Van Morrison's Poetry of the Ineffable
Van Morrison's Poetry of the Ineffable
Van Morrison has a new album, Born to Sing: No Plan B. Virtually no one will care, a fact that continues to mystify me as much as the man himself. It is, like the preceding 34 albums, a mix of soulful R&B, jazz, Irish mysticism, and ruminations on love carnal and divine. And, like those other albums, it is wholly original and eccentric, an album that could only have emerged from the fertile mind of Van Morrison.
Those of you who know Morrison casually, who think of him only as the soulful singer of "Moondance" or "Brown Eyed Girl," may be surprised by the evolution of his music since the early 1970s. The hippies claimed him, and he made his best-known music during that era, but he never fit easily into the counter-cultural stereotypes. Brooding, moody, and entirely too devoted to his own unconventional path to fit in with established societal or musical trends, Morrison simply made the music he wanted to make. That music was influential enough to merit his inclusion in the Rock and Roll Hall of Fame, but much of it since then has been willfully uncommercial, the product of a man who cares not a whit about the prospect of hit singles and awards and accolades. Almost all of it has borne witness to a man on a quest for something deeper and more satisfying than the usual sensual, hedonistic pursuits. That the quest has led him down some unlighted byways and dead ends is undeniable, but few songwriters have documented their spiritual discontent and restlessness as painstakingly or as accurately as Van Morrison.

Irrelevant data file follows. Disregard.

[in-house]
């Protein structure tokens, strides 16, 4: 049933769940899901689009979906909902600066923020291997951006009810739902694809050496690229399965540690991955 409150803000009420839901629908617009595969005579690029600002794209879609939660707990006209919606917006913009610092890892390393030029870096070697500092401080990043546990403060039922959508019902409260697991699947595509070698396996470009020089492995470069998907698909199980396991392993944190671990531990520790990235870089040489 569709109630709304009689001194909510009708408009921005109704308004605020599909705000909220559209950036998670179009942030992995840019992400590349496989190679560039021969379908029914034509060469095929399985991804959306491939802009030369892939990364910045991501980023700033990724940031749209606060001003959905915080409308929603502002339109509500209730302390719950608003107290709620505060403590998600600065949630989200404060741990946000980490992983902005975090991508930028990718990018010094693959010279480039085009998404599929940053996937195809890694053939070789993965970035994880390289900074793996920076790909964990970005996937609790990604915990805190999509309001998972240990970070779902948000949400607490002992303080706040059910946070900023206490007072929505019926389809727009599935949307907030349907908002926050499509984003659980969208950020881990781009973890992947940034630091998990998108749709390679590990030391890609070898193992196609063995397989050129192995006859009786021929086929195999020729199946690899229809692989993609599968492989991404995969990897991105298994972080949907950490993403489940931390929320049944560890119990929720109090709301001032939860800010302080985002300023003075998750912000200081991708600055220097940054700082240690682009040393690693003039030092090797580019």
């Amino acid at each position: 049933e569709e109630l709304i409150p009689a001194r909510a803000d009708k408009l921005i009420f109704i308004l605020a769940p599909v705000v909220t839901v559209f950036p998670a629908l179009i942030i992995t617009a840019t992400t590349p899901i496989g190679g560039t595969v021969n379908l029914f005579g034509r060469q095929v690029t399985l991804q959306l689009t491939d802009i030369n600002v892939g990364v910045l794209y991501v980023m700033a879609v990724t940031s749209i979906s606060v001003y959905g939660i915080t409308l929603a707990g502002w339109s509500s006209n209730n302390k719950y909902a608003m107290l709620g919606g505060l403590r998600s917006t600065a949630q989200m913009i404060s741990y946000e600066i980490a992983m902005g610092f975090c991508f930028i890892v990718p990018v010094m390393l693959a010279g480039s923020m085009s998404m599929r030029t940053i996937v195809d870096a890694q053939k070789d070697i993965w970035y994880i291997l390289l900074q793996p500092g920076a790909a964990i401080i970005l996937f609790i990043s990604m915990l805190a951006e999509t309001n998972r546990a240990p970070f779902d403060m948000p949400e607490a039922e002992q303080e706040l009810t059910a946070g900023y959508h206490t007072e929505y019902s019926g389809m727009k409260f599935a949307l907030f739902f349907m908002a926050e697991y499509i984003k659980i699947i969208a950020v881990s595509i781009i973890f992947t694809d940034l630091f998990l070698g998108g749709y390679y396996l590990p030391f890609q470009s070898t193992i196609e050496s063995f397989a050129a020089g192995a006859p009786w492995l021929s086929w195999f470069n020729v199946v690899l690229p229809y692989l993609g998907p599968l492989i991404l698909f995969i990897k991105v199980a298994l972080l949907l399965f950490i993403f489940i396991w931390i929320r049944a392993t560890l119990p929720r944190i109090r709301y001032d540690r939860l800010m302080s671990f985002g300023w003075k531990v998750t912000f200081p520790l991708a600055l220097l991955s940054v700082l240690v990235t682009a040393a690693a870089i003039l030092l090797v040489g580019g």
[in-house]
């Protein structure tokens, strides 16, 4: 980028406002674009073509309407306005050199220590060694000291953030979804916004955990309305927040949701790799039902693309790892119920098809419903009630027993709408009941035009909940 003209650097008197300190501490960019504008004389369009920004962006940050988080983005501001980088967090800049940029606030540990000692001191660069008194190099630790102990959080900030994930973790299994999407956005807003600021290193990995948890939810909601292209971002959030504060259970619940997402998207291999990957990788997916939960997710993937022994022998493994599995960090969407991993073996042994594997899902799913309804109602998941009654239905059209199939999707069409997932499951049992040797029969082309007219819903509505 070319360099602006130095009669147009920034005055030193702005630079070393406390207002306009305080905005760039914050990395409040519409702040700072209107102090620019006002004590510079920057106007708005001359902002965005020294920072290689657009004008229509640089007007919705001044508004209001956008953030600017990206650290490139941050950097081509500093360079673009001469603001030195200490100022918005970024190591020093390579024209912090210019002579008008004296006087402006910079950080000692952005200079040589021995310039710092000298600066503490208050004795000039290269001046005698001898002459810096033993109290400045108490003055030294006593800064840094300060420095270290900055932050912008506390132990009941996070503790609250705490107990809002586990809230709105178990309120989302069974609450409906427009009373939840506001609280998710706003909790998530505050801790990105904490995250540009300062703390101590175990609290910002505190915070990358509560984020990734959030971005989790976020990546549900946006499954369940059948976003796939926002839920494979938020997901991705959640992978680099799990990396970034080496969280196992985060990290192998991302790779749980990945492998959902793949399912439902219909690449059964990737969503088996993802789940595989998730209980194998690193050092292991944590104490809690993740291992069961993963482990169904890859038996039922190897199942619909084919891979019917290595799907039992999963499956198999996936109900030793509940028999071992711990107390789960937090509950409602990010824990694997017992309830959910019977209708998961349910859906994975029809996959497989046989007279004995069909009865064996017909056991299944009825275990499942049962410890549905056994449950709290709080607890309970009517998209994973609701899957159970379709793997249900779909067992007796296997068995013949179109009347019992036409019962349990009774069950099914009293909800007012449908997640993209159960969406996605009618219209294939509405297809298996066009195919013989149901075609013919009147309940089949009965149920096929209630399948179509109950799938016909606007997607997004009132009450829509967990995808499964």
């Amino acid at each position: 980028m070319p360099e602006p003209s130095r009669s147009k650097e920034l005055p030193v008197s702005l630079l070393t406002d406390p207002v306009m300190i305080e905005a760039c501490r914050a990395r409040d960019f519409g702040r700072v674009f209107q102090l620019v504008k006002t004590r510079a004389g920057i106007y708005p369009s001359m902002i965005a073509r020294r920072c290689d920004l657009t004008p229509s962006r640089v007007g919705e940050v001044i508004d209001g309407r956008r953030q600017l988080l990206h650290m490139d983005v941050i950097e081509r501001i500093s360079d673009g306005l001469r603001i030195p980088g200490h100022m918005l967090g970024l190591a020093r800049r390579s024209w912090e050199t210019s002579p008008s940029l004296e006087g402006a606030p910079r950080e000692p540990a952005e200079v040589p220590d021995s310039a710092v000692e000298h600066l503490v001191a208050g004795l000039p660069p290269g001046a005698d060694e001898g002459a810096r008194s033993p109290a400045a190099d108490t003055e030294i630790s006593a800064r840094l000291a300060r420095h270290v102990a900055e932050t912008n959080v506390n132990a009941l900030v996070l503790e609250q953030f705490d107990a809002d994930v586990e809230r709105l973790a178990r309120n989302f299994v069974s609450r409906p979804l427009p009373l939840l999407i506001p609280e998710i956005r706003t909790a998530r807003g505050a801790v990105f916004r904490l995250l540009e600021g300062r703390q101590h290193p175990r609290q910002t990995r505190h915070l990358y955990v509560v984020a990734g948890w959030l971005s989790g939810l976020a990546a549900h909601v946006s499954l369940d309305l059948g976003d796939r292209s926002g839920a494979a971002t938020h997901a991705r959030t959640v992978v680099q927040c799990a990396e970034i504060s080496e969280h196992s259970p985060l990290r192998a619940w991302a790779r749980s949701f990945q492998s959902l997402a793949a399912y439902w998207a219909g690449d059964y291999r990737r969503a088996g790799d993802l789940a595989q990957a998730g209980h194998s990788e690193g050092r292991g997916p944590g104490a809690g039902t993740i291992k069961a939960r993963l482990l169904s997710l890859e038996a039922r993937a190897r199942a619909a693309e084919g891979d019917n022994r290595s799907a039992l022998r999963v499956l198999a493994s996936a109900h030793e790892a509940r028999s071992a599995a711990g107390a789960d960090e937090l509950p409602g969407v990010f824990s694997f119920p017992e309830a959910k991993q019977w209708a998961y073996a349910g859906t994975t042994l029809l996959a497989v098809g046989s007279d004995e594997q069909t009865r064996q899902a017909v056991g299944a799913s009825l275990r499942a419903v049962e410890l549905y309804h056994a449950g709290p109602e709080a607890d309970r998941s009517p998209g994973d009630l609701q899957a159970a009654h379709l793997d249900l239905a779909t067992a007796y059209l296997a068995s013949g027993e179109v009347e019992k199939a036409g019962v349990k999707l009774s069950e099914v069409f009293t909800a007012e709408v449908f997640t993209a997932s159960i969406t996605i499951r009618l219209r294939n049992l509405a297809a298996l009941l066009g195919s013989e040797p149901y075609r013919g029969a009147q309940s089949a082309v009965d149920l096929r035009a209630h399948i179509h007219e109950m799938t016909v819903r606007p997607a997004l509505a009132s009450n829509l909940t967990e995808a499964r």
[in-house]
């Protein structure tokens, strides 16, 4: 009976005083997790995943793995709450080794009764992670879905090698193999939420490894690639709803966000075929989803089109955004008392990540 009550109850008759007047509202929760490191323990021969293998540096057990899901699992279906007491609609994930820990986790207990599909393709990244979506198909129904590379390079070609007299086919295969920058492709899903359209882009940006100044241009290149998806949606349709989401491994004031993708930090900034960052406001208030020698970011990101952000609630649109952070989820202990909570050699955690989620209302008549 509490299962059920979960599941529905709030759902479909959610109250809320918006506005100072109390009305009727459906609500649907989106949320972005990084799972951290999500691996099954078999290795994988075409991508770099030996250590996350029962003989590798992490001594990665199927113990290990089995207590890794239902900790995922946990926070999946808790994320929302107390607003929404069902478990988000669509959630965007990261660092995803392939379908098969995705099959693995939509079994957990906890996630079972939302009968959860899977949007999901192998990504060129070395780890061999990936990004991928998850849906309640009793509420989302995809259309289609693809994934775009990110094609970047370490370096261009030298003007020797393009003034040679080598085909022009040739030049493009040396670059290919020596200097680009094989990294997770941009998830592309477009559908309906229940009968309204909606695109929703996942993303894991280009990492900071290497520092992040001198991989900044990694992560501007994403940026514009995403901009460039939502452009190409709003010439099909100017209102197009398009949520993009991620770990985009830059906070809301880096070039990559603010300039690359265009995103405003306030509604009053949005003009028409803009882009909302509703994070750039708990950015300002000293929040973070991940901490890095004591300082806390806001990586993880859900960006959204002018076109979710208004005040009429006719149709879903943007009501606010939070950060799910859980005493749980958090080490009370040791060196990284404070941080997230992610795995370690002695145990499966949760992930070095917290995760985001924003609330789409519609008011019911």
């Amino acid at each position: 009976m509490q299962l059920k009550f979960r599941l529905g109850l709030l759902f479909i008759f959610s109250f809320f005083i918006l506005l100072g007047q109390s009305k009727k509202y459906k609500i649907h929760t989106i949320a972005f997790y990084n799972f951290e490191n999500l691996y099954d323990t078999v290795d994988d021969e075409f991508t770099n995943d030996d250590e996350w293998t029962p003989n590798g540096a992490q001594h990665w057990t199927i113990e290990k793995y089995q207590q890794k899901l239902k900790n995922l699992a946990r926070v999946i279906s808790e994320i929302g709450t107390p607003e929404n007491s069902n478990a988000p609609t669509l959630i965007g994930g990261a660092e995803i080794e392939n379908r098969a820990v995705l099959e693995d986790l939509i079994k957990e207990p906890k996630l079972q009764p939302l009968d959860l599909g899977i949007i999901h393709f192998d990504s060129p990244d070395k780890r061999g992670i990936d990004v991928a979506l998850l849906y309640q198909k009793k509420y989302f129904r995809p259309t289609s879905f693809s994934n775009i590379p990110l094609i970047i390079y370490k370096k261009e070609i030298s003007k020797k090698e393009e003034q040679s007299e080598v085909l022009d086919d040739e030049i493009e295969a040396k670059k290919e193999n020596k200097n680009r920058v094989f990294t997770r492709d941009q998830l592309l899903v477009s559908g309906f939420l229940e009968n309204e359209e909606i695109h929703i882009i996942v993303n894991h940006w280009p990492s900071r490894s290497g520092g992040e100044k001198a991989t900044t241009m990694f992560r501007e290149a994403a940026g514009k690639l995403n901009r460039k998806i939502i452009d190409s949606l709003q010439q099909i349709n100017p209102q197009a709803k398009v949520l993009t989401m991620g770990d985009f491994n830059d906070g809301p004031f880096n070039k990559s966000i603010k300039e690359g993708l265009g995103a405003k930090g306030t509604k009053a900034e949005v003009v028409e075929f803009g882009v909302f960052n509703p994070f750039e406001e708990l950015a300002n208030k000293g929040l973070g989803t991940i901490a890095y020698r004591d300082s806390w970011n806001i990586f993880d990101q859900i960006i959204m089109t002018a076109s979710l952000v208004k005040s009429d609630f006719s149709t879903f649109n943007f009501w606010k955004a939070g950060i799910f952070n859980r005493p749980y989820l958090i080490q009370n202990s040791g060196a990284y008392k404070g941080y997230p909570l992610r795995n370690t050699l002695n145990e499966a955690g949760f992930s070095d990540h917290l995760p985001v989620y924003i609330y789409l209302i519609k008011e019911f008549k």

What Morrison is after—the elusive Muse that he's pursued in a career that dates back to the early 1960s—is the ineffable. By its very definition it's a slippery word, one that is impossible to pin down by creedal statements or doctrinal catechisms, but Morrison has offered a number of clues that outline its general contours. It's the lost sense of innocence and peace that he hearkens back to again and again in his songs about an idyllic childhood in Belfast, Northern Ireland. It's being fully alive to the moment, attuned to the sense of wonder that can break through on even the grayest and most banal of days. It's the untrammeled romanticism of Blake and Coleridge, Wordsworth and Yeats—writers Van Morrison namechecks again and again in his body of work—and the insistence on the supremacy of spiritual experience over theological proposition. By definition, it cannot be named. But it can be sung. And for Morrison, that is the nature of soul music in all the best and most inclusive senses of the term.
It can only be sung. If the album and song titles don't give the game away—Inarticulate Speech of the Heart, The Healing Has Begun, A Sense of Wonder, Beautiful Vision, and No Guru, No Method, No Teacher—then the voice itself is a constant reminder of the primacy of the ineffable in Morrison's worldview. Nowhere is that better illustrated than on "Listen to the Lion," an impossibly idiosyncratic track from his 1972 album St. Dominic's Preview. For more than eleven minutes Van wrestles his lyrics like a dog working a bone, repeating the same phrases over and over in an incantatory prayer; whispering, moaning, cajoling, pleading, and ultimately breaking free of language altogether, soaring off into a scatting, stuttering frenzy, and finally roaring like the lion of the title before settling down again and morphing back to his normal, enigmatic self. I know people who hate the song, who find it annoyingly self-indulgent. But for my money it's the quintessential Van Morrison moment, the most thrilling and thrillingly strange soul music, in all sense of the term, ever recorded. It is the sound of a man casting off all earthly bounds and battering down the gates of heaven.